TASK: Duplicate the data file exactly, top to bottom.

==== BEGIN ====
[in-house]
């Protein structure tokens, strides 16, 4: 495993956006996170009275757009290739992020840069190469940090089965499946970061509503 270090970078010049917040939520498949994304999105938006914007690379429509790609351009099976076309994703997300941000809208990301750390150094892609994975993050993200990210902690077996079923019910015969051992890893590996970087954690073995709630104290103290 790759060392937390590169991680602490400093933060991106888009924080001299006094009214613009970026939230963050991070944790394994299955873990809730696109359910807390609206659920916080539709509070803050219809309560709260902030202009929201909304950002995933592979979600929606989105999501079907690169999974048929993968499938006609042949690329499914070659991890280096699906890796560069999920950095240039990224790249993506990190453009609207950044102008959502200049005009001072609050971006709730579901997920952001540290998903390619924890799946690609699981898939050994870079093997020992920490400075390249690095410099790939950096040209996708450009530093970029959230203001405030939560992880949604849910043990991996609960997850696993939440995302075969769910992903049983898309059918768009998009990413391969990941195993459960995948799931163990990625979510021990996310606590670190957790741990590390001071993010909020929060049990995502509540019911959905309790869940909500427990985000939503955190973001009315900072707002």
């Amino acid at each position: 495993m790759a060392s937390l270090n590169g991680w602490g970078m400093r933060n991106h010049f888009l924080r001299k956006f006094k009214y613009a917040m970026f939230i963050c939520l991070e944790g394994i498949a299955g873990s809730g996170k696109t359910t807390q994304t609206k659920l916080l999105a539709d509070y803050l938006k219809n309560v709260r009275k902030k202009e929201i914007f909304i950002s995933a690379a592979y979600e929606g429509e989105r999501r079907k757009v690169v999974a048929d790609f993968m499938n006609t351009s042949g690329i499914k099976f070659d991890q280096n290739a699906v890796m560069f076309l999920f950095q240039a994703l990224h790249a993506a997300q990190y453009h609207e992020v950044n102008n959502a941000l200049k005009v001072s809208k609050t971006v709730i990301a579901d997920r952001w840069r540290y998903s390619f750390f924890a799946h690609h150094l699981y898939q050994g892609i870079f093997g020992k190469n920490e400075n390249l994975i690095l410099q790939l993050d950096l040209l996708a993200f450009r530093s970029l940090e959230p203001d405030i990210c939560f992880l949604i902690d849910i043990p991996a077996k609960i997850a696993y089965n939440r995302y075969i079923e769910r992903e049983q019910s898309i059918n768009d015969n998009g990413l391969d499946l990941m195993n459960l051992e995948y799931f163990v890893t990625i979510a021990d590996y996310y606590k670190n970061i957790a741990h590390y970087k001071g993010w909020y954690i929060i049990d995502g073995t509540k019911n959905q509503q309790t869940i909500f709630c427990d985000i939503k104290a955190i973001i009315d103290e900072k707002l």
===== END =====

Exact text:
[in-house]
């Protein structure tokens, strides 16, 4: 495993956006996170009275757009290739992020840069190469940090089965499946970061509503 270090970078010049917040939520498949994304999105938006914007690379429509790609351009099976076309994703997300941000809208990301750390150094892609994975993050993200990210902690077996079923019910015969051992890893590996970087954690073995709630104290103290 790759060392937390590169991680602490400093933060991106888009924080001299006094009214613009970026939230963050991070944790394994299955873990809730696109359910807390609206659920916080539709509070803050219809309560709260902030202009929201909304950002995933592979979600929606989105999501079907690169999974048929993968499938006609042949690329499914070659991890280096699906890796560069999920950095240039990224790249993506990190453009609207950044102008959502200049005009001072609050971006709730579901997920952001540290998903390619924890799946690609699981898939050994870079093997020992920490400075390249690095410099790939950096040209996708450009530093970029959230203001405030939560992880949604849910043990991996609960997850696993939440995302075969769910992903049983898309059918768009998009990413391969990941195993459960995948799931163990990625979510021990996310606590670190957790741990590390001071993010909020929060049990995502509540019911959905309790869940909500427990985000939503955190973001009315900072707002």
């Amino acid at each position: 495993m790759a060392s937390l270090n590169g991680w602490g970078m400093r933060n991106h010049f888009l924080r001299k956006f006094k009214y613009a917040m970026f939230i963050c939520l991070e944790g394994i498949a299955g873990s809730g996170k696109t359910t807390q994304t609206k659920l916080l999105a539709d509070y803050l938006k219809n309560v709260r009275k902030k202009e929201i914007f909304i950002s995933a690379a592979y979600e929606g429509e989105r999501r079907k757009v690169v999974a048929d790609f993968m499938n006609t351009s042949g690329i499914k099976f070659d991890q280096n290739a699906v890796m560069f076309l999920f950095q240039a994703l990224h790249a993506a997300q990190y453009h609207e992020v950044n102008n959502a941000l200049k005009v001072s809208k609050t971006v709730i990301a579901d997920r952001w840069r540290y998903s390619f750390f924890a799946h690609h150094l699981y898939q050994g892609i870079f093997g020992k190469n920490e400075n390249l994975i690095l410099q790939l993050d950096l040209l996708a993200f450009r530093s970029l940090e959230p203001d405030i990210c939560f992880l949604i902690d849910i043990p991996a077996k609960i997850a696993y089965n939440r995302y075969i079923e769910r992903e049983q019910s898309i059918n768009d015969n998009g990413l391969d499946l990941m195993n459960l051992e995948y799931f163990v890893t990625i979510a021990d590996y996310y606590k670190n970061i957790a741990h590390y970087k001071g993010w909020y954690i929060i049990d995502g073995t509540k019911n959905q509503q309790t869940i909500f709630c427990d985000i939503k104290a955190i973001i009315d103290e900072k707002l």